During his time working the sidelines at both Purdue and UCLA, Lavin's teams qualified for 13 consecutive NCAA tournament appearances (1989-2002). Lavin was an assistant coach on the Bruins 1995 National Championship team that finished with a 32-1 record.
But in 1996, it all changed for Lavin and UCLA. Just a year removed from a national title, head coach Jim Harrick was fired for a recruiting scandal, and Lavin, just 32 at the time and cleared of any wrongdoing in the Harrick fiasco, was tabbed the interim head coach. One of the youngest head coaches in NCAA Division I history, the interim label would be removed and the San Francisco native was the leader of college basketball's most successful program.
|Lavin is the only head coach in NCAA Men's Basketball history to lead his team to victory over the No. 1 team in the country in four consecutive collegiate seasons (Arizona '03, Kansas '02, Stanford '01, Stanford '00).|
At UCLA, Lavin was one of only two coaches in the country, along with Duke's Mike Krzyzewski, to lead his team to five NCAA "Sweet 16s" in six years (‘02, '01, '00, '98, '97). He guided UCLA to six consecutive 20+ game winning seasons and to six consecutive NCAA tournaments. As head coach, his career record in the first two rounds of the NCAA Tournament was 10-1. However, at UCLA, reaching the Sweet 16 wasn't good enough, and Lavin learned that later during his stay.
In 2001, after the Bruins finished 23-9, Lavin was honored with the Pacific-10 Coach of the Year award.
He is the only head coach in NCAA Men's Basketball history to lead his team to victory over the No. 1 team in the country in four consecutive collegiate seasons (Arizona '03, Kansas '02, Stanford '01, Stanford '00).
Lavin had a 12-4 record in games involving overtime periods, and in his first six years, UCLA was 115-5 when leading at the five-minute mark and 8-2 when the score is tied with five minutes left to play.
He also did well against UCLA's rivals, USC. Lavin's Bruins had a 10-4 record against the Trojans.
He is regarded as a terrific recruiter, and Lavin recruited and signed the No. 1 rated recruiting class in the country in both 1998 and 2001. He signed seven McDonald's High School All-Americans, and one or more of his former UCLA players or recruits has been chosen in the NBA draft over the past nine consecutive years (1997-2005). Six of Lavin's former Bruin recruits or players are currently members of NBA teams.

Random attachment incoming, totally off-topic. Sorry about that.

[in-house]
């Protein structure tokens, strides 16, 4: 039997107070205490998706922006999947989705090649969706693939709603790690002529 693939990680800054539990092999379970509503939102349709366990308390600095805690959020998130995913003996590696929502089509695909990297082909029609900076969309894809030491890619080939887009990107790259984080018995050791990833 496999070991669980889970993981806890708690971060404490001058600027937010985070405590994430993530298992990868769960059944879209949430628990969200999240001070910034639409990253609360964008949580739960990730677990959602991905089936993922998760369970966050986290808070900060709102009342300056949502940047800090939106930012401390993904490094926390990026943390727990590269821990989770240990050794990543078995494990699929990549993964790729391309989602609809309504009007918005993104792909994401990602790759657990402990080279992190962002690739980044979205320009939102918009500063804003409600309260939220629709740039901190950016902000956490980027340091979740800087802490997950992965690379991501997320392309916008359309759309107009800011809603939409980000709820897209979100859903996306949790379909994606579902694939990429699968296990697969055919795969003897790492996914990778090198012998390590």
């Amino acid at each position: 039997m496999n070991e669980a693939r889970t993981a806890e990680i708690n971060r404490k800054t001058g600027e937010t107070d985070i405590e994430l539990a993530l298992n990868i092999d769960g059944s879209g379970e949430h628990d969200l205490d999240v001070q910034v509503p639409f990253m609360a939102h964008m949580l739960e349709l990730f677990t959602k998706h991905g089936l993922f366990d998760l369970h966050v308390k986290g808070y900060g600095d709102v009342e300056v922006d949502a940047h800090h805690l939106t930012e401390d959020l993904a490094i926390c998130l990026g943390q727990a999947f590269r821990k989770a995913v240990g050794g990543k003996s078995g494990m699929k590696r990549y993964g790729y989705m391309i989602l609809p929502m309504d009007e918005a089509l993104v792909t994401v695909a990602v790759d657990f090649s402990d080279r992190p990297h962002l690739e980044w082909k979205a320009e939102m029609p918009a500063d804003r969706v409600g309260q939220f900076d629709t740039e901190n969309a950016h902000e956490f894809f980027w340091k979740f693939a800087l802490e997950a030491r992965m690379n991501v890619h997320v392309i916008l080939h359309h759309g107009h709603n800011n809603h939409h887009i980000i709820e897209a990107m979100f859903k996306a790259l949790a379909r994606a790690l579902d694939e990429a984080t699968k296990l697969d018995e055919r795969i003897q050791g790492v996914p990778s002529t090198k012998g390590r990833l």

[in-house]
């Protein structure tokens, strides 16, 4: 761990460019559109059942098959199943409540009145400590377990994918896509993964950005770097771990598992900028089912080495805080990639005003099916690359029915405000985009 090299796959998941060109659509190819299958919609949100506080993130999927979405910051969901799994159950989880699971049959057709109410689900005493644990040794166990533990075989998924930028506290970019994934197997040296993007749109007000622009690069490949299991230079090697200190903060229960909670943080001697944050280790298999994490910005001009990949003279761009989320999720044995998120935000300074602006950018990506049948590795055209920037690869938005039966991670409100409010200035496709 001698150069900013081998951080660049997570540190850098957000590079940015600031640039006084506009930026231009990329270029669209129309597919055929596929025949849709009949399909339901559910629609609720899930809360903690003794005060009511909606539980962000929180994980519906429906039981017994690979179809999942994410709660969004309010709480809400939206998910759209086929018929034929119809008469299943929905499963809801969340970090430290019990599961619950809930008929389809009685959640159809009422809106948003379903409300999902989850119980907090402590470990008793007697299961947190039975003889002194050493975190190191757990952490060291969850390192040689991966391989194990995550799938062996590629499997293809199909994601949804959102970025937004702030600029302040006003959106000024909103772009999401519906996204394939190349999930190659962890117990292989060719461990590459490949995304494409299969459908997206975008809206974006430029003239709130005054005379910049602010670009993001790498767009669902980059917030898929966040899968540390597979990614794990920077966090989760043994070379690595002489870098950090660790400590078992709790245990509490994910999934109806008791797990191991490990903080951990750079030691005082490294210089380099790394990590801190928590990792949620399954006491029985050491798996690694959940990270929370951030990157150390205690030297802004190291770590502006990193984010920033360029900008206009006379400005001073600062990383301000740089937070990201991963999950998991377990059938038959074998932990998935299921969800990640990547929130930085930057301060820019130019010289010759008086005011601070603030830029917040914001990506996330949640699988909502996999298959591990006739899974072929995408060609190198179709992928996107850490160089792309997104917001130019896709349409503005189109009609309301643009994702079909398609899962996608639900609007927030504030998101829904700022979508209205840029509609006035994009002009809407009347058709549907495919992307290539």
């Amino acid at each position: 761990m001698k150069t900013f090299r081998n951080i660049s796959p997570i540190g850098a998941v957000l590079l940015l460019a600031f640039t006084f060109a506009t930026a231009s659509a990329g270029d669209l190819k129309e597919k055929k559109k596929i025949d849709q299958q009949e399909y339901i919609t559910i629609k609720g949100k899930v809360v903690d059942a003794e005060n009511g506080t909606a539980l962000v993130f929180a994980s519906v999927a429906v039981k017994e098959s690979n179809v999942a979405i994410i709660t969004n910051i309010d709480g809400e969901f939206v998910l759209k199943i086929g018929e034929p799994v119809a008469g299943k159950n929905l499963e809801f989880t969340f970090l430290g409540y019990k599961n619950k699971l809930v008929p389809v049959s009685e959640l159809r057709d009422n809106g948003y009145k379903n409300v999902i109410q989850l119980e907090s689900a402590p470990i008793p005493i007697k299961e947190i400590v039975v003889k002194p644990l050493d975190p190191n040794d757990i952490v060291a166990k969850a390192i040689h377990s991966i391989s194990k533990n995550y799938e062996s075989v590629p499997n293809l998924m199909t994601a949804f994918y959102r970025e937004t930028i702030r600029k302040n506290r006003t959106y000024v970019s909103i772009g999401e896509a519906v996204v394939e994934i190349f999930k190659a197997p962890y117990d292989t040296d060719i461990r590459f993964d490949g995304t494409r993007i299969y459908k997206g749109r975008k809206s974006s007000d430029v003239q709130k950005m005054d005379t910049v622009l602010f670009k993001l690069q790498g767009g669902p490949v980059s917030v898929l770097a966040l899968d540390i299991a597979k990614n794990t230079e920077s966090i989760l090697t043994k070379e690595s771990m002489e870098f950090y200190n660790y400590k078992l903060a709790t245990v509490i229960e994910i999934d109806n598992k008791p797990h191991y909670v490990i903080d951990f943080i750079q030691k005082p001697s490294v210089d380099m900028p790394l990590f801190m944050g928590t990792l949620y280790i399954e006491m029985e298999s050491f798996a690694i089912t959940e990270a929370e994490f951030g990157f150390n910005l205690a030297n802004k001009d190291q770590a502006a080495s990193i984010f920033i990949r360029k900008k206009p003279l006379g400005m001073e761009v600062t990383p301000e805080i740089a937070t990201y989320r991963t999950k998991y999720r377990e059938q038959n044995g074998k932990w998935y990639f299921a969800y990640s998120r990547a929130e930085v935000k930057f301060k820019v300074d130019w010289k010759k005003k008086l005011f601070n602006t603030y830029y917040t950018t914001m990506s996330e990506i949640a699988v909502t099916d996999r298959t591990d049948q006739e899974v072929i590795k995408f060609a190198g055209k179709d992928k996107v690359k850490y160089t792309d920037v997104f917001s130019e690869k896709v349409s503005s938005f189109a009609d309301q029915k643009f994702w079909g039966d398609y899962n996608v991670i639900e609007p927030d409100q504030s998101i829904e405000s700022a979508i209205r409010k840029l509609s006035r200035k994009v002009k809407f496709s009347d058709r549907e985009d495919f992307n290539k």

However, it all fell apart for Lavin during the 2002-2003 season. With a preseason top 20 team, the Bruins finished 10-19 and Lavin was fired in March of 2003.
Shortly thereafter, Lavin was signed to a multi-year contract with ESPN and ABC where he provides color commentary as both game and studio analyst.
Lavin has been out of coaching for three seasons, but he is a coach. Could this be the right time for him to return to the bench?
What Makes Him a Viable Candidate: Lavin has several qualities that should appeal to NC State AD Lee Fowler. Still relatively young at 41, Lavin had a lot of postseason success at UCLA. In Lavin's seven seasons as the UCLA head coach, he was 10-1 during the first two rounds of the NCAA Tournament, including an unbeaten 5-0 record in second round games. Postseason success is a trait Fowler openly admitted that he is looking for in a coach, and Lavin has proven he can have success well past the regular season.
|Steve Lavin is likely the best recruiter out of the potential candidates, and he would be able to land the players needed to battle the Blue Devils and Tar Heels.|
Now a college analyst, Lavin has a great personality and would fit in well with NC State's fanbase. He has a passion for the game and is considered one of the most likeable guys in the profession. Lavin would bring an exciting brand of basketball to Raleigh, and that is something NC State fans seem to be yearning for.
Finally, Steve Lavin has seen it all. He was UCLA's head coach at 32. Think about that. He has faced the scrutiny that you can expect as a head coach, and he would be ready for whatever pressure there would be in Raleigh. Don't expect Lavin to be rattled should he take over at NC State.
What Makes Him a Longshot: Lavin struggled late in his tenure at UCLA with winning and particularly in his final season. After having his contract bought out, Lavin has spent the past three years out of the profession, serving as an analyst for ESPN. Would he need a couple of seasons to get back familiar with coaching and can NC State afford that?
A true "West Coast" guy, there are concerns that he may not want to leave that part of the country. A native Californian, Lavin has spent his entire life in the state, except for a brief stint as an assistant coach at Purdue. His fiance is an actress who works out of Hollywood. Coaching basketball at NC State is a full-time job and would require a permanent relocation to Raleigh. It would be much different than spending half of the year traveling as an ESPN analyst while returning to sunny California in the offseason. Would Lavin make the move, and would he be happy in North Carolina?
He developed a reputation for being a dynamic recruiter, but that was earned at one of the top jobs in the country. Some question if he would have the same recruiting success away from UCLA, and it is a legitimate concern.
Pack Pride's Take: Lavin would be an interesting choice. He seems to have all of the qualities that Fowler is looking for with minimal flaws.
At 41, he has a lot of upside left as a coach, and he just might have learned what it takes to succeed after coaching at arguably the toughest job in the nation.